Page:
Posted: March 27th, 2012 | Author: dpgreen | Filed under: picture books, reading, review | Tags: #love2read2012, #NYR12, book, think | No Comments »
The theme for March over at Love2Read is reading that makes you think.
A recent purchase for our library has got me thinking.
Melanie Walsh’s My green day : 10 green things I can do today is a picture book with a conscious. Illustrated and written by Walsh, this gorgeous book is made from 100% recycled material and chronicles the day of a lower primary school child. Appropriately basic text – “I help empty the washing machine and peg our clothes on the line” – leads the reader through this normal day, while beautiful, bold illustrations tell the story too. In my opinion, what sets this book apart from many enviro books for kids, is the author’s ability to facilitate discussions of environmental sustainability, without ruining the flow of the story, or preaching “thou shall crush then recycle your soda cans.”
This is largely due to Walsh’s clever inclusion of sentences in smaller font size which complement the plot, and educate the reader. These sentences contain an advanced vocabulary and theme, acting as optional discussion starters. Such passages are linear certainly, but wisely, they are also independent, and therefore could easily be left out for too young or too impatient an audience. For example, pages reading, “At school, I make presents for my grandma,” are illustrated playfully with patterned off-cuts of paper and fabrics from the classroom craft box. The illustrations tell how the child uses scraps of materials to create art. In smaller type the optional discussion starter reads: “Making a toy out of old material is fun and a great way to recycle.” Likewise, a full plate at lunchtime becomes empty as the large type reads, “At lunch… I eat up all my pasta.” The reader sees and hears the message to finish all their food. For further discussion, Walsh includes in smaller type: “We throw away one third of all the food we buy. If we bought only the food we actually needed to eat, we wouldn’t have to grow or transport so much food, which saves lots of energy.” So the book can be read with or without these ‘extra’ passages; especially because the illustrations are so successful in narrating the ‘green’ theme. It is a lovely likelihood that as the reader grows, the book will be revisited and the non-fiction, didactic angle will be made the focus.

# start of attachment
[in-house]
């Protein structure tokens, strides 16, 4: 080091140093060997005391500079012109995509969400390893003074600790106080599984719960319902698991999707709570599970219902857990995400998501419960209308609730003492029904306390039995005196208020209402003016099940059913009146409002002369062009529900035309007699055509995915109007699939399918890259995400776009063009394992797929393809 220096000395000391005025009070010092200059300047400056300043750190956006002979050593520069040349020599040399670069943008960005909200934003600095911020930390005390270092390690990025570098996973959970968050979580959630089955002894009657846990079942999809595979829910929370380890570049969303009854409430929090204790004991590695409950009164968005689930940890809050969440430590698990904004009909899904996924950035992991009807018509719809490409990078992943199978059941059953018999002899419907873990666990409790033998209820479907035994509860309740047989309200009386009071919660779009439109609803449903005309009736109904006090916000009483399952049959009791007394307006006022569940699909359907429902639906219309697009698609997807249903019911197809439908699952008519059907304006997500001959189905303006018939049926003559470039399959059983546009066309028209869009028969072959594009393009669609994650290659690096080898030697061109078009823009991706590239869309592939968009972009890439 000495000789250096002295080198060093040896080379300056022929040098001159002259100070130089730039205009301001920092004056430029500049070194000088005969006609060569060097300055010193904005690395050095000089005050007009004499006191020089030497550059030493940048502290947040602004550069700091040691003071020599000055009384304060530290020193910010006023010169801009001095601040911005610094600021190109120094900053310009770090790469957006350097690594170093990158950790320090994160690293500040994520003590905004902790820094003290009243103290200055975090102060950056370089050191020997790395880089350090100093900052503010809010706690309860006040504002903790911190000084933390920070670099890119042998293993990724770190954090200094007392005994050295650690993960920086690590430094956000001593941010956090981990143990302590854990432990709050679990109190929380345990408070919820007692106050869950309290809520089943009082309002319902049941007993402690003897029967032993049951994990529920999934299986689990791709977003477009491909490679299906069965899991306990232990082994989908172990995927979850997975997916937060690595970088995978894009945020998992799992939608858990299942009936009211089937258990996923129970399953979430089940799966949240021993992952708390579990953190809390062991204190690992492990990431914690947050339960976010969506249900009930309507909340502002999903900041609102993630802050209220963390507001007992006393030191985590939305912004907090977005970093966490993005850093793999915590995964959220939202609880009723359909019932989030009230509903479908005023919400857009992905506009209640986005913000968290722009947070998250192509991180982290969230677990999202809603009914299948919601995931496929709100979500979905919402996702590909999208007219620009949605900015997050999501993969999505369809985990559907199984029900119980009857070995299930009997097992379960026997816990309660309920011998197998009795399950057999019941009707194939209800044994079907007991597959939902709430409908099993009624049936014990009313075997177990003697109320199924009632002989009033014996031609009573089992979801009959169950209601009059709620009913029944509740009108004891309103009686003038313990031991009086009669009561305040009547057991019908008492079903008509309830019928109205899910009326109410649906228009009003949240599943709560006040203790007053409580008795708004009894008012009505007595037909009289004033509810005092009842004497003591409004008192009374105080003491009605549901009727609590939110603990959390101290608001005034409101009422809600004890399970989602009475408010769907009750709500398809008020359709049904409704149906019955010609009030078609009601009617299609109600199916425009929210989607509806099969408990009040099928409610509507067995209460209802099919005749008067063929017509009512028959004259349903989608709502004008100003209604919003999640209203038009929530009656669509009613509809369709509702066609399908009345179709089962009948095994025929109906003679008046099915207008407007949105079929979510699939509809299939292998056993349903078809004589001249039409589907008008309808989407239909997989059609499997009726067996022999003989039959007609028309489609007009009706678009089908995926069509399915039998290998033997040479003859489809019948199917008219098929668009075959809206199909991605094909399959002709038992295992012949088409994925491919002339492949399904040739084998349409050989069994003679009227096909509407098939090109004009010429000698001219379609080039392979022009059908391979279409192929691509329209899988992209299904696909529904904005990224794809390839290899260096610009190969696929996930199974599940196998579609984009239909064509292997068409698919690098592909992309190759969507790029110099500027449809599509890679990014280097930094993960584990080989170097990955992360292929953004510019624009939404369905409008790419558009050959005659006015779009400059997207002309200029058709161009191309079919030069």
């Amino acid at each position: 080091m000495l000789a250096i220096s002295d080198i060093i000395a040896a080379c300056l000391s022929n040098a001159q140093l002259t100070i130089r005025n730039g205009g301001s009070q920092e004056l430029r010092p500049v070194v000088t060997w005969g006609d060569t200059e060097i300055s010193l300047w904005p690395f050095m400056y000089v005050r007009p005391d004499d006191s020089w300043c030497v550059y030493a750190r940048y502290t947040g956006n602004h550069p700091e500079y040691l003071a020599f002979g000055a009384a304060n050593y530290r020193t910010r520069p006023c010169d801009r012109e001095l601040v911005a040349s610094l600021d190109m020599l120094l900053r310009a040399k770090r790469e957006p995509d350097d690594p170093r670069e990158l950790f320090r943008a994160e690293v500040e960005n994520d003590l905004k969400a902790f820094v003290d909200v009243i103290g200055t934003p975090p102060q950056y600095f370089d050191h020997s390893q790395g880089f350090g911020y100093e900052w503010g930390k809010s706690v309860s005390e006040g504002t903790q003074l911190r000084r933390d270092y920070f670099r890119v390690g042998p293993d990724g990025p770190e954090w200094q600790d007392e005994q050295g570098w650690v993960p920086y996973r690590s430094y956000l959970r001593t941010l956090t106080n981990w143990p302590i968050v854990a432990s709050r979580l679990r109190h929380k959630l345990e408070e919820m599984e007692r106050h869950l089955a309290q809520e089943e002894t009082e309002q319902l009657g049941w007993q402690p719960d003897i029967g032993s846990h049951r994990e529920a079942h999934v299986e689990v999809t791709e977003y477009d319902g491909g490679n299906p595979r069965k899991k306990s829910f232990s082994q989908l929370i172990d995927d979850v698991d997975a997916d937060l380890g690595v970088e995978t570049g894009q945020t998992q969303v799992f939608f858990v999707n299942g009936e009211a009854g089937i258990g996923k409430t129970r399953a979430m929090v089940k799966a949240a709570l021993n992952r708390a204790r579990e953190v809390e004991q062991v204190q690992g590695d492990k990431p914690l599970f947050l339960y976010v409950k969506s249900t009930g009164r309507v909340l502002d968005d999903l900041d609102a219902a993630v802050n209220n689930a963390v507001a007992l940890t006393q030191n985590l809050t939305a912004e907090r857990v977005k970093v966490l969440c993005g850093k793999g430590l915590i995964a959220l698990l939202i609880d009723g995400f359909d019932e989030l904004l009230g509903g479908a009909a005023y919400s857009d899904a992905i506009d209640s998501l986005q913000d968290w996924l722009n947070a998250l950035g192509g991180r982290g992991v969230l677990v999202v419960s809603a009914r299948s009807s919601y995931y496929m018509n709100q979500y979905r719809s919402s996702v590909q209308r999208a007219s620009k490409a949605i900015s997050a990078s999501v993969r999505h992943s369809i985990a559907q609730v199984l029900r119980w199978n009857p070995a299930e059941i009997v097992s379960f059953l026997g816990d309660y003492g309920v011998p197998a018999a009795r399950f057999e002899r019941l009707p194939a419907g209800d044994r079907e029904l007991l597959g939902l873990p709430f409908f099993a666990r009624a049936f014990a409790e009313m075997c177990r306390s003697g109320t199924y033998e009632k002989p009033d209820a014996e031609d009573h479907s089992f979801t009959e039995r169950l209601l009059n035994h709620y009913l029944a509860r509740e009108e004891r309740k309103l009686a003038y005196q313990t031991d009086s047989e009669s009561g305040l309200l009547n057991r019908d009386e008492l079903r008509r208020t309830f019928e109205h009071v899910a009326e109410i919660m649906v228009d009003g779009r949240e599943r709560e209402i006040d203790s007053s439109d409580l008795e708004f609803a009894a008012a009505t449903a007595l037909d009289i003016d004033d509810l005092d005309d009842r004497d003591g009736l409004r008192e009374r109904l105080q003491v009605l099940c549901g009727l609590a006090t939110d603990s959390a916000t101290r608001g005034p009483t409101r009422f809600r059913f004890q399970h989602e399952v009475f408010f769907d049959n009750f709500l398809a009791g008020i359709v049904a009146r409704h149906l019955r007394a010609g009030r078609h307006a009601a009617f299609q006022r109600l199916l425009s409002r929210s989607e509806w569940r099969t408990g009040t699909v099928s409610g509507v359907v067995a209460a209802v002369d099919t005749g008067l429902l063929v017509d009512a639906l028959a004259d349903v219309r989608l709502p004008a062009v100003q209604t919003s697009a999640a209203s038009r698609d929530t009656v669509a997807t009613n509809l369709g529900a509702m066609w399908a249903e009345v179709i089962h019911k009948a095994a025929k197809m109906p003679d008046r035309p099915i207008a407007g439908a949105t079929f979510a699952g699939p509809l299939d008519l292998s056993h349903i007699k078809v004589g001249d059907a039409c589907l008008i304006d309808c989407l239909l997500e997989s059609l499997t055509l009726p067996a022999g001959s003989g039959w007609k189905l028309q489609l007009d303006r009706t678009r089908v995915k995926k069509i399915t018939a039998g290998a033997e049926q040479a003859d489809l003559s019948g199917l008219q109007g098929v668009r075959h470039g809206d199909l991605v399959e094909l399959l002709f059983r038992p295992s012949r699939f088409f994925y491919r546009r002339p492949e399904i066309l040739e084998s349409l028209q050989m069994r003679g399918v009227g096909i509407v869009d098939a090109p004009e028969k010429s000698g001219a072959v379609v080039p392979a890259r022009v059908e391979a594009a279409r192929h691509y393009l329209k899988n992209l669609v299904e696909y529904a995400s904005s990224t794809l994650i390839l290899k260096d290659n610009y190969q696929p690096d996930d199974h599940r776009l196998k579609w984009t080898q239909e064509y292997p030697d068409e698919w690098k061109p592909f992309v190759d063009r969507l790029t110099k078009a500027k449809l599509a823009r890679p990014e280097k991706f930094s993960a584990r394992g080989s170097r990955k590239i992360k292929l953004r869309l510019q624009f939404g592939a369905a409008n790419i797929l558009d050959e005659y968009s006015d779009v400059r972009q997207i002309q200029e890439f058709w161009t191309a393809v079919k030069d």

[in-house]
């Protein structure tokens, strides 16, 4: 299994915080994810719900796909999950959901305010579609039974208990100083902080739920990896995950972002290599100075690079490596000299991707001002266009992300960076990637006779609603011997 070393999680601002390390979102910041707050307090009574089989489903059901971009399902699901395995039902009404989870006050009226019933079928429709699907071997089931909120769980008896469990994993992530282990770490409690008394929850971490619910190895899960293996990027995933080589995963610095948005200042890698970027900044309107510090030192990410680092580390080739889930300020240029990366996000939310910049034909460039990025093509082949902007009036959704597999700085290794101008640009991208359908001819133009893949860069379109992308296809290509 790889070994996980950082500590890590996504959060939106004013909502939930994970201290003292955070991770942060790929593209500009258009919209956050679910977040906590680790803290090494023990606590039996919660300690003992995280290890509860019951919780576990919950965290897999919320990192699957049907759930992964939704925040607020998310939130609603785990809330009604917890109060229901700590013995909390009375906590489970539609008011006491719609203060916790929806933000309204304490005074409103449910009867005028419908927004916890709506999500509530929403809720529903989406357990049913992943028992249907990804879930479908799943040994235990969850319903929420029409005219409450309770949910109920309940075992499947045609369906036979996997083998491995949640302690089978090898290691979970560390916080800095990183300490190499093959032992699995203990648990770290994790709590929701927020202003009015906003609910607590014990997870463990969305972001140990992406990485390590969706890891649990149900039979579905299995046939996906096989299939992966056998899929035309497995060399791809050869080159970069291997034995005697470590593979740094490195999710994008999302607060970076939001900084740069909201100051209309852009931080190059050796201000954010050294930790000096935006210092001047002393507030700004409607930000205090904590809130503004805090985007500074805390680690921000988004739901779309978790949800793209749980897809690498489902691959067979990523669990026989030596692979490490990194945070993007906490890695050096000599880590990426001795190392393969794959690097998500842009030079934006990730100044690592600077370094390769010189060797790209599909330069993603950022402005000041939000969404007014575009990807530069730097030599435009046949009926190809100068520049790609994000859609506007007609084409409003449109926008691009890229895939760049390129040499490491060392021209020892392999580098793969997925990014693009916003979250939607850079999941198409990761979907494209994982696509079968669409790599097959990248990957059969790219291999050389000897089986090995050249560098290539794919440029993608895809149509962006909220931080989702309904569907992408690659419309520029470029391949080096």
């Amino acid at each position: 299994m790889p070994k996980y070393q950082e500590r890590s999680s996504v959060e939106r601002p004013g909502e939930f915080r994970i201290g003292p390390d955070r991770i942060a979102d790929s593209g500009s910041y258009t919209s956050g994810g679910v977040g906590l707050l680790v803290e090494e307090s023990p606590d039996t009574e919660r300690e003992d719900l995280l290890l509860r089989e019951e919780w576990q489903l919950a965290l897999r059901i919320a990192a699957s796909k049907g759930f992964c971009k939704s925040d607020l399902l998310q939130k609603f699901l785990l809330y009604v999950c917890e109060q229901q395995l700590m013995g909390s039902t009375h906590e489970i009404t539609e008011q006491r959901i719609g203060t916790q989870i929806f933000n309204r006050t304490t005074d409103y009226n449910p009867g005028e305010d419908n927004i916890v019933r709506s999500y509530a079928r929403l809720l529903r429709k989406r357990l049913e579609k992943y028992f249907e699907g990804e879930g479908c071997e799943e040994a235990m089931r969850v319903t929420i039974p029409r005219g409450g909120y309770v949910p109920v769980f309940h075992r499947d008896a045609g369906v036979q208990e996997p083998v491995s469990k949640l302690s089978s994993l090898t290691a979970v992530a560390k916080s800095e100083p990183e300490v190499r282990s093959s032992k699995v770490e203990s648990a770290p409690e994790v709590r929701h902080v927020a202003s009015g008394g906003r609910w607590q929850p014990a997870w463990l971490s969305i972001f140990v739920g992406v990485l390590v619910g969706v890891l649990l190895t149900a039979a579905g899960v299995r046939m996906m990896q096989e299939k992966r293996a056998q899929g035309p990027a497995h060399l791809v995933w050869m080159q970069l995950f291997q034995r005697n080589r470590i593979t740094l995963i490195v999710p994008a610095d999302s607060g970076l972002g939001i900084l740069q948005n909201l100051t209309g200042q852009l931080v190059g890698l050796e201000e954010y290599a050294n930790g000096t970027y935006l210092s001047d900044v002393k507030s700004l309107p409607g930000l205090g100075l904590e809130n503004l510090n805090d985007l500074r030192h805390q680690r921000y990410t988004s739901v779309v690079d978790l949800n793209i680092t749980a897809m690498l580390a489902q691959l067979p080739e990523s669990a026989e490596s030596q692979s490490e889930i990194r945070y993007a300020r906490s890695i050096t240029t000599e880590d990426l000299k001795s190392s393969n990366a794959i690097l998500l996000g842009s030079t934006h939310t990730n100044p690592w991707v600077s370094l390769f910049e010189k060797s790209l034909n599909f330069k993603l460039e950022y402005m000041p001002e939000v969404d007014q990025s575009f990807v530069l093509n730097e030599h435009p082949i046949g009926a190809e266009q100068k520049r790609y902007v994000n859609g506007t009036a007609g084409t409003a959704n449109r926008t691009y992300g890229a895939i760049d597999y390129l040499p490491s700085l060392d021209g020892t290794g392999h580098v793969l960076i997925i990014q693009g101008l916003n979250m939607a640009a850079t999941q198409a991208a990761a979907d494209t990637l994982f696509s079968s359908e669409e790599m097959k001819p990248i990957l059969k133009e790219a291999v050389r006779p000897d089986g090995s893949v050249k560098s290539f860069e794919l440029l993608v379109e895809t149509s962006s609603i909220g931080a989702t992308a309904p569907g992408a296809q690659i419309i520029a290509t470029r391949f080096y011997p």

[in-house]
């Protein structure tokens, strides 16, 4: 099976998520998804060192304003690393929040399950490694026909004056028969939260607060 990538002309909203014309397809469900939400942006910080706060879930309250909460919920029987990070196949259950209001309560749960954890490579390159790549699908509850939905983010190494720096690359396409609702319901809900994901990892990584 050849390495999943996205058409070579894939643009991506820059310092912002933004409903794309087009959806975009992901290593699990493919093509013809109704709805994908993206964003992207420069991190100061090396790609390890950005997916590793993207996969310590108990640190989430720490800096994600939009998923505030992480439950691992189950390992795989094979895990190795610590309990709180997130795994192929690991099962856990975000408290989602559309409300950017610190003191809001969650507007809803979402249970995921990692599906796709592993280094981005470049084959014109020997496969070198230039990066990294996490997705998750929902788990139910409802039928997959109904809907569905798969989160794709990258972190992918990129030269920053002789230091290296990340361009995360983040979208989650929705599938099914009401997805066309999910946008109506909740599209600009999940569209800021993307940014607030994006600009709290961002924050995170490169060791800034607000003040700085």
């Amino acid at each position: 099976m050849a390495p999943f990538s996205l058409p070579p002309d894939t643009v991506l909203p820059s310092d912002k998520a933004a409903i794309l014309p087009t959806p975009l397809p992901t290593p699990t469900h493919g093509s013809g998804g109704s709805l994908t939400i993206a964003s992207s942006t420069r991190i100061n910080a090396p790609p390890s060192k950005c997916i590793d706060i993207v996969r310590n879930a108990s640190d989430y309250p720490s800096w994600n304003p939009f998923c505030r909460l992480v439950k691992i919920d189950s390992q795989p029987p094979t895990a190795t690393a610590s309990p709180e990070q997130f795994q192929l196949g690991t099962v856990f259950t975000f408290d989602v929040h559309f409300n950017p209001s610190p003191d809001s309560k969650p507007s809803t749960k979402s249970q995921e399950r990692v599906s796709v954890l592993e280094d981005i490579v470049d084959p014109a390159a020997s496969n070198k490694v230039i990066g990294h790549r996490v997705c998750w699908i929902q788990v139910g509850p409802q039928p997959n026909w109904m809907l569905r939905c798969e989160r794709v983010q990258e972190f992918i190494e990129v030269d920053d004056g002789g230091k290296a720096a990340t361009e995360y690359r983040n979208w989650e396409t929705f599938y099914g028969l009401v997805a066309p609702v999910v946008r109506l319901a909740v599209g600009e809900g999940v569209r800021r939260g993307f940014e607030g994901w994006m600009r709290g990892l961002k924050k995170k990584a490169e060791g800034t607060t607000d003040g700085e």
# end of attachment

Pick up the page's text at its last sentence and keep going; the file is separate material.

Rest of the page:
Naturally, this clever style of writing leads itself to classroom discussions, and talks at home during story times. Of course, library staff and teachers will also use this book in a unit of study. It is important to note how with so many potential ‘teaching moments,’ this author is careful to not stuff environmentalism down the reader’s throat. Instead, opting to ‘have a green day’ seems like a totally fun option, so why wouldn’t the reader chose to live this way? With Walsh’s help, let’s hope we raise many green beings.
Walsh, M. (2010). My green day: 10 green things I can do today. London: Walker.
Other picture books that make me think